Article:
I have been reading my books on Kindle for some years, but have never felt the need to write a review until now. I have loved this book for over 45 years and have read it over and over again with such enjoyment, so I was delighted to see that it was finally released on Kindle. Even after all these years the story is still compelling. The historical details bring the past to life in wonderful detail, and I have always had a real soft spot for John of Gaunt who I believe has been very badly treated by history. I could go on and on about all the reasons I love this book. But - (and yes I do know one shouldn't start a sentence with a but). ........ The quality of editing is truly appalling and it is so chock full of mis-spellings that it becomes a distraction from the story. Anya Seton wrote in beautiful, carefully crafted English, every word given weight and consideration, and the rich use of vocabulary is a joy. To find that this has been destroyed by typical 21st century shoddy carelessness is very upsetting. In this day and age, it isn't difficult to ensure text is copied accurately. So shame on whoever the editor was. You don't deserve your job, and you have ruined a truly wonderful book. Kindle -you really need to have this re-edited and re-released to us very quickly. By the way -sack the editor too!!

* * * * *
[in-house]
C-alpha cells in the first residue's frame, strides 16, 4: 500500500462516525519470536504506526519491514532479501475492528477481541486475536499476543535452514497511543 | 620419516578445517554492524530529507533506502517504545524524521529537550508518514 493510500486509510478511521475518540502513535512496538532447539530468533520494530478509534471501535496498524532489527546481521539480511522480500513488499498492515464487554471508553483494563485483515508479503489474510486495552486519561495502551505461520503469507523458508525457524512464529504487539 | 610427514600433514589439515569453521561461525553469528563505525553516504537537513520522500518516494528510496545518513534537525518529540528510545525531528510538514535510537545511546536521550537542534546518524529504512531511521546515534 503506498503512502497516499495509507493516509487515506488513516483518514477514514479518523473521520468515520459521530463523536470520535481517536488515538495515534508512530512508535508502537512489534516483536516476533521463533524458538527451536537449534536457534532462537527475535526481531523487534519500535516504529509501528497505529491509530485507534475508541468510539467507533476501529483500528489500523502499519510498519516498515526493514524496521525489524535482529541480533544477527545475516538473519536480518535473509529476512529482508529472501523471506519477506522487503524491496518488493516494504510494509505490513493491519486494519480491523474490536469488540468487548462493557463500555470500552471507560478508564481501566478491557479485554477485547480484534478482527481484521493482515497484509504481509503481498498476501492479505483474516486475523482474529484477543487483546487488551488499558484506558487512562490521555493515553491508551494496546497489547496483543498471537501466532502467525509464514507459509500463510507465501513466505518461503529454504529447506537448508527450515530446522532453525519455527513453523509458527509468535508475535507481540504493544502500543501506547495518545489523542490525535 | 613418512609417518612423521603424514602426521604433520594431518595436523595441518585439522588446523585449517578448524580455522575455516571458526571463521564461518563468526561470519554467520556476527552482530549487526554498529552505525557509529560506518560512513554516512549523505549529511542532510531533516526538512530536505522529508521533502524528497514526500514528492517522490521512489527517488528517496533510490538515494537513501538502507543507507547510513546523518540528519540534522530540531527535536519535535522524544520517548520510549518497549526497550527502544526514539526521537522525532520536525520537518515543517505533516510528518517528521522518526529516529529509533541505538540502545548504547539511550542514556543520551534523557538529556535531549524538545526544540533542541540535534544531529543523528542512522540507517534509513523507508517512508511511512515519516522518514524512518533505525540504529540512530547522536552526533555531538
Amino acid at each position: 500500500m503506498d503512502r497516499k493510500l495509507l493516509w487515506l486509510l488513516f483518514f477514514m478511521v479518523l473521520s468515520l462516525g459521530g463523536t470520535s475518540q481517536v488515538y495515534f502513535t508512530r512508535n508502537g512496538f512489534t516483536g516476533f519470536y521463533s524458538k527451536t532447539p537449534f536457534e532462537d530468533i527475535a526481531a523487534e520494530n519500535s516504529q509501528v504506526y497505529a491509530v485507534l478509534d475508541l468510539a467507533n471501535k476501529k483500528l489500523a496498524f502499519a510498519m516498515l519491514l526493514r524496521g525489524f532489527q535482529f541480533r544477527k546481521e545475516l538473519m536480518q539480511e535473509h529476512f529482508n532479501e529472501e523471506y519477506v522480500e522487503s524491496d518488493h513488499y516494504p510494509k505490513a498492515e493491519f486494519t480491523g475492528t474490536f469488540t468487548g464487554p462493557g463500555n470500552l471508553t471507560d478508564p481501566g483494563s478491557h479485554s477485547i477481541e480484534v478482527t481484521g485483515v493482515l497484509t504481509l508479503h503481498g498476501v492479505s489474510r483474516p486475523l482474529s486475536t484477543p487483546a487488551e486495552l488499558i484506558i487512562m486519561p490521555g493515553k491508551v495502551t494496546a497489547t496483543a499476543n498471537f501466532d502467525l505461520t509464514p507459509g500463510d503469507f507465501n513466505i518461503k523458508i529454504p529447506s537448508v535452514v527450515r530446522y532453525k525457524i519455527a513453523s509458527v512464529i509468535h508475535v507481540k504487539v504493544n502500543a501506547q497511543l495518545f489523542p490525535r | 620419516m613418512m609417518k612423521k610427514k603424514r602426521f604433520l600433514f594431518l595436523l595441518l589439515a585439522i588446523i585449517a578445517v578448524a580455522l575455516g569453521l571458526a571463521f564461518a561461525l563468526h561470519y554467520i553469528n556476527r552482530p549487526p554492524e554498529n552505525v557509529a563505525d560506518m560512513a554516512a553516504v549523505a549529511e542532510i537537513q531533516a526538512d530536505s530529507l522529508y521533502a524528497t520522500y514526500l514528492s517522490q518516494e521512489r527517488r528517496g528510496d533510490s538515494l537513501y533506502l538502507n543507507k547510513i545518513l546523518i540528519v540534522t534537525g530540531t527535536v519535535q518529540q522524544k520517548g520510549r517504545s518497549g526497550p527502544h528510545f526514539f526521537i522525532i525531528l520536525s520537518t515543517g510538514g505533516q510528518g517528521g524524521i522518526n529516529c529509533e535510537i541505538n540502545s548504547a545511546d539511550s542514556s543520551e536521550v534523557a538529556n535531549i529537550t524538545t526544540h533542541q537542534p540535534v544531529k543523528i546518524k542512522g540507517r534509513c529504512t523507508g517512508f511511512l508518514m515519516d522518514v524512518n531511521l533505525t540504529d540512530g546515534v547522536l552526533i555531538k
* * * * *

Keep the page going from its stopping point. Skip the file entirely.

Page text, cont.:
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41 of 42 people found the following review helpful
5.0 out of 5 stars A vivid portrayal of love and politics in medieval England, 5 Feb 2002
By 
Sarah Allen "Sassafras" (Wedmore, Somerset United Kingdom) - See all my reviews
(REAL NAME)